Michelle Yeoh dedicates her historic best actress win to mothers everywhere
Michelle Yeoh has made Oscars history as the first Asian woman to win Best Actress.
The beloved star delivered an emotional speech upon receiving the golden statuette for her lead performance as Evelyn Wang in the Daniels' multiversal action flick and immigrant family drama, Everything Everywhere All at Once. Before she spoke, Yeoh shared a sweet, tearful moment with Halle Berry, as the previous winner presented a new trailblazing win.
halle and michelle 😭😭 pic.twitter.com/2Zw3pPJb7l
— َ (@ungodlywests) March 13, 2023
Yeoh then began her speech by honouring the historic moment with a message of hope.
"For all the little boys and girls who look like me watching tonight, this is a beacon of hope and possibilities," she said. "This is proof that dreams … do come true. And ladies, don't let anyone tell you you are ever past your prime."
The Crouching Tiger, Hidden Dragon star went on to thank EEAAO's directors, Daniel Kwan and Daniel Scheinert, as well as A24, her fellow cast members, and everyone involved with the film. She also dedicated the award to her own mother and mums around the world, before thanking her extended family.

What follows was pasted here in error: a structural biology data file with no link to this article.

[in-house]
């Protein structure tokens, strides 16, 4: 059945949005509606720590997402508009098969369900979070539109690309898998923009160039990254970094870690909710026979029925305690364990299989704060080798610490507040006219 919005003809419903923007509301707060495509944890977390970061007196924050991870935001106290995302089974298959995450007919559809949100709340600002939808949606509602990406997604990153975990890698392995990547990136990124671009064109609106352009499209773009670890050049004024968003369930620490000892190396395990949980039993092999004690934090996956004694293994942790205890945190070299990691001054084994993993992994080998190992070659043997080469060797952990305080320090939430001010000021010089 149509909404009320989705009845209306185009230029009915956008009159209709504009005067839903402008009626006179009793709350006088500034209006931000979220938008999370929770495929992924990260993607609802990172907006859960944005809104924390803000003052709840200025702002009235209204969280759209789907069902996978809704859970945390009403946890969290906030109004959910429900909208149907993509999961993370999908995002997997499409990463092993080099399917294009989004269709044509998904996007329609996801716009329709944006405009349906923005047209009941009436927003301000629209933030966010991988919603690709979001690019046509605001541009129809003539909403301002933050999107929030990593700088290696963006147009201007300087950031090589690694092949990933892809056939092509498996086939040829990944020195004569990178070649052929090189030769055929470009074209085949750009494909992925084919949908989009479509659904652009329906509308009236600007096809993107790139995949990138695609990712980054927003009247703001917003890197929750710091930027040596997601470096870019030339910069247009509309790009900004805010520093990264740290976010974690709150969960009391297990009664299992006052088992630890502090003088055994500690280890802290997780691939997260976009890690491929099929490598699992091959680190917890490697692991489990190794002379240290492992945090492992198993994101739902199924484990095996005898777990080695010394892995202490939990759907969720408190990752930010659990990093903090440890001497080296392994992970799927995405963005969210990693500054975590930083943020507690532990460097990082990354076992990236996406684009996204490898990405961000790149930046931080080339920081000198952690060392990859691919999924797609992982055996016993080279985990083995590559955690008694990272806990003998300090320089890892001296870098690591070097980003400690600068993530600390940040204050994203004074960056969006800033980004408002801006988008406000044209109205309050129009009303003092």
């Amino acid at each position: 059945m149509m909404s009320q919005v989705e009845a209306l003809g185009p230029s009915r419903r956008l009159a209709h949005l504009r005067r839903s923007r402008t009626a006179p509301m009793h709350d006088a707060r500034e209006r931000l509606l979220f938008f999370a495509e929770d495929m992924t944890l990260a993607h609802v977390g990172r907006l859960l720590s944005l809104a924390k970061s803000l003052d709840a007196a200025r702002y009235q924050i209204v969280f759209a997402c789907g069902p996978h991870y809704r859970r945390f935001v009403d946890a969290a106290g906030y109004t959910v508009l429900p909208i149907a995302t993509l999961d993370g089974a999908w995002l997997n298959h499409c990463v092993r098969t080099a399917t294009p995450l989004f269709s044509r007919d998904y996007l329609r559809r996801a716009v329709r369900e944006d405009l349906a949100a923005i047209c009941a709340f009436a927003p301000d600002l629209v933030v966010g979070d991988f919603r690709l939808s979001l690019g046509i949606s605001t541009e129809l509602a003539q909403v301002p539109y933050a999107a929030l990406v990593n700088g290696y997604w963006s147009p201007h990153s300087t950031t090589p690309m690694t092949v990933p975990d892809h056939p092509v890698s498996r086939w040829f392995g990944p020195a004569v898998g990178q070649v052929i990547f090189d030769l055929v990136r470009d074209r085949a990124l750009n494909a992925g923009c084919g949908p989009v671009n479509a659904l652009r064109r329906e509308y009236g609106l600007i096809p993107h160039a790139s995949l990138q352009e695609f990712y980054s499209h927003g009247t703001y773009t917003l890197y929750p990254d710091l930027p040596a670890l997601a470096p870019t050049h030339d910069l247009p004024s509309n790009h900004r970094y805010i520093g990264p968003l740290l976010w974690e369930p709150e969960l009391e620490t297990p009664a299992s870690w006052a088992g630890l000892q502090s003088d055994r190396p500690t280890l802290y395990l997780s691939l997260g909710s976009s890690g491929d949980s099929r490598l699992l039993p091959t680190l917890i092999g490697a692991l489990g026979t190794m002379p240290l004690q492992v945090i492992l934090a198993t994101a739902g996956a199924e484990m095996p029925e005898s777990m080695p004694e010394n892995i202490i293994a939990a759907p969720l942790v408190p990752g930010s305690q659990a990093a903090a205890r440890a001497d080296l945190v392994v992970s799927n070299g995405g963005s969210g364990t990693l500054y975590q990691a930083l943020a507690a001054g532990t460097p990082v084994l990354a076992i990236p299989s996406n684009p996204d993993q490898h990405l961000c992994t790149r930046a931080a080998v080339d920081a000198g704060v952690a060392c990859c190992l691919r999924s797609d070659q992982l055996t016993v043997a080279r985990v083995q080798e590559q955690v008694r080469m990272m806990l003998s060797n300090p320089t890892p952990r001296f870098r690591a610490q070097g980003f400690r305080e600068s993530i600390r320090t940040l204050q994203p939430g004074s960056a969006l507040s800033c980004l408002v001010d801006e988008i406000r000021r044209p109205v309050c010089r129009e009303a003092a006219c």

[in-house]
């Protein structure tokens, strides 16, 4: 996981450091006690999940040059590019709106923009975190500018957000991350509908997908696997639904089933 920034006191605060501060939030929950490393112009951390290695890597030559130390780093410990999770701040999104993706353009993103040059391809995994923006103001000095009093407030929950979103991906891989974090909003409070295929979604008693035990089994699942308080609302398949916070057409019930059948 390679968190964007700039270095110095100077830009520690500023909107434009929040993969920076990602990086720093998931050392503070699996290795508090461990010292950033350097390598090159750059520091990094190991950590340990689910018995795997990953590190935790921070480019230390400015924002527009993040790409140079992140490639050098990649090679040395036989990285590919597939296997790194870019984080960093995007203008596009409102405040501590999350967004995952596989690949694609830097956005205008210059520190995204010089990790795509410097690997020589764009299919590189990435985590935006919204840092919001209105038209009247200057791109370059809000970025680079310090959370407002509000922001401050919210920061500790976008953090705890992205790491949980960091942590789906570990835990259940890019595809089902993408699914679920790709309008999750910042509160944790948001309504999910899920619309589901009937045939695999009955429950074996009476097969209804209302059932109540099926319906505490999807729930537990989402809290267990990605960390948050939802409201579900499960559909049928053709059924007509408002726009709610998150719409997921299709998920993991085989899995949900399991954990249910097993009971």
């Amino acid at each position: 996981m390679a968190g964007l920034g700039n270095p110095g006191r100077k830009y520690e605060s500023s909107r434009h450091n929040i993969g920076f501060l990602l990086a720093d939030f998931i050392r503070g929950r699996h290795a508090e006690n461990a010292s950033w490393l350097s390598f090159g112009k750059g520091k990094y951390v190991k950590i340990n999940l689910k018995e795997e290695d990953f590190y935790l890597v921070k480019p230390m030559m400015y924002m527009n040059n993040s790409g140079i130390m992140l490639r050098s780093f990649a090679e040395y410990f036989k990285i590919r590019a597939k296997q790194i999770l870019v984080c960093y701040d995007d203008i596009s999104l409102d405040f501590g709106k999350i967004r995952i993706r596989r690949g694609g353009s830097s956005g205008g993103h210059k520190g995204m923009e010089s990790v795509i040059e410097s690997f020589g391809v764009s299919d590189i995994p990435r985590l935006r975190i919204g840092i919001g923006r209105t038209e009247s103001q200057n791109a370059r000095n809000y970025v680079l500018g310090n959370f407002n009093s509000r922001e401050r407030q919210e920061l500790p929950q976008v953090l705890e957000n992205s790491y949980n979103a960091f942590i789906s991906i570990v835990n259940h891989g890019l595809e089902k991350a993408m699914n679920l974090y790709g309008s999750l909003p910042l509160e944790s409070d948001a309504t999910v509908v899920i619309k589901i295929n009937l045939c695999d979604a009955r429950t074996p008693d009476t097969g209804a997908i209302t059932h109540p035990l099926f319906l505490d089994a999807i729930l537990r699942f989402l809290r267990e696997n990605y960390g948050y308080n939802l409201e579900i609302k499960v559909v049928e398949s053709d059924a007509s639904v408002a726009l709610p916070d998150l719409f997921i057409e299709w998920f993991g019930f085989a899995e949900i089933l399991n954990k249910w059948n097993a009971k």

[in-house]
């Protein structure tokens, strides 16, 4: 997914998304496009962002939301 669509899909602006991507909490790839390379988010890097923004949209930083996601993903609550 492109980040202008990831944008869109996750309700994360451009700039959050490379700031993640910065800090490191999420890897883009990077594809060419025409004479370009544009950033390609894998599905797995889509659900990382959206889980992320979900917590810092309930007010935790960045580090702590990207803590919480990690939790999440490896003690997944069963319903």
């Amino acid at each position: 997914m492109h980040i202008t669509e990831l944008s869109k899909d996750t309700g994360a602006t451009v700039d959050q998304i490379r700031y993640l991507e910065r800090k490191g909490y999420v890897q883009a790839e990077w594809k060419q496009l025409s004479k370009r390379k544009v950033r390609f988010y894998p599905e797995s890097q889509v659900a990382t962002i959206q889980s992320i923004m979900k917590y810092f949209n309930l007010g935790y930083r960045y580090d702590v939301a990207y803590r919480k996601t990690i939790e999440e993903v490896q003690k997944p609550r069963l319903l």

"I have to dedicate this to my mom, all the moms in the world, because they are really the superheroes, and without them, none of us would be here tonight," she added. "She's 84, and I'm taking this home to her. She's watching right now in Malaysia with my family and friends ... and also to my extended family in Hong Kong where I started my career. Thank you for letting me stand on your shoulders, giving me a leg up so that I can be here today."
She concluded the speech by thanking the Academy, saying, "This is history in the making."
Everything Everywhere All at Once also took home Best Picture following Yeoh's historic honour, as well as the awards for Best Supporting Actor for Ke Huy Quan, Best Supporting Actress for Jamie Lee Curtis, and Best Director for the duo collectively known as the Daniels.
The Crazy Rich Asians actress has been a prolific action star for over 40 years, since she began her career starring in dozens of Hong Kong martial arts films in the Eighties and Nineties. She made her U.S. debut in the 1997 Bond film Tomorrow Never Dies and went on to star in acclaimed films including Crouching Tiger, Hidden Dragon and Shang-Chi and the Legend of the Ten Rings.
She's next set to play Madame Morrible in the upcoming film adaptation of Wicked, starring alongside Ariana Grande and Cynthia Erivo.
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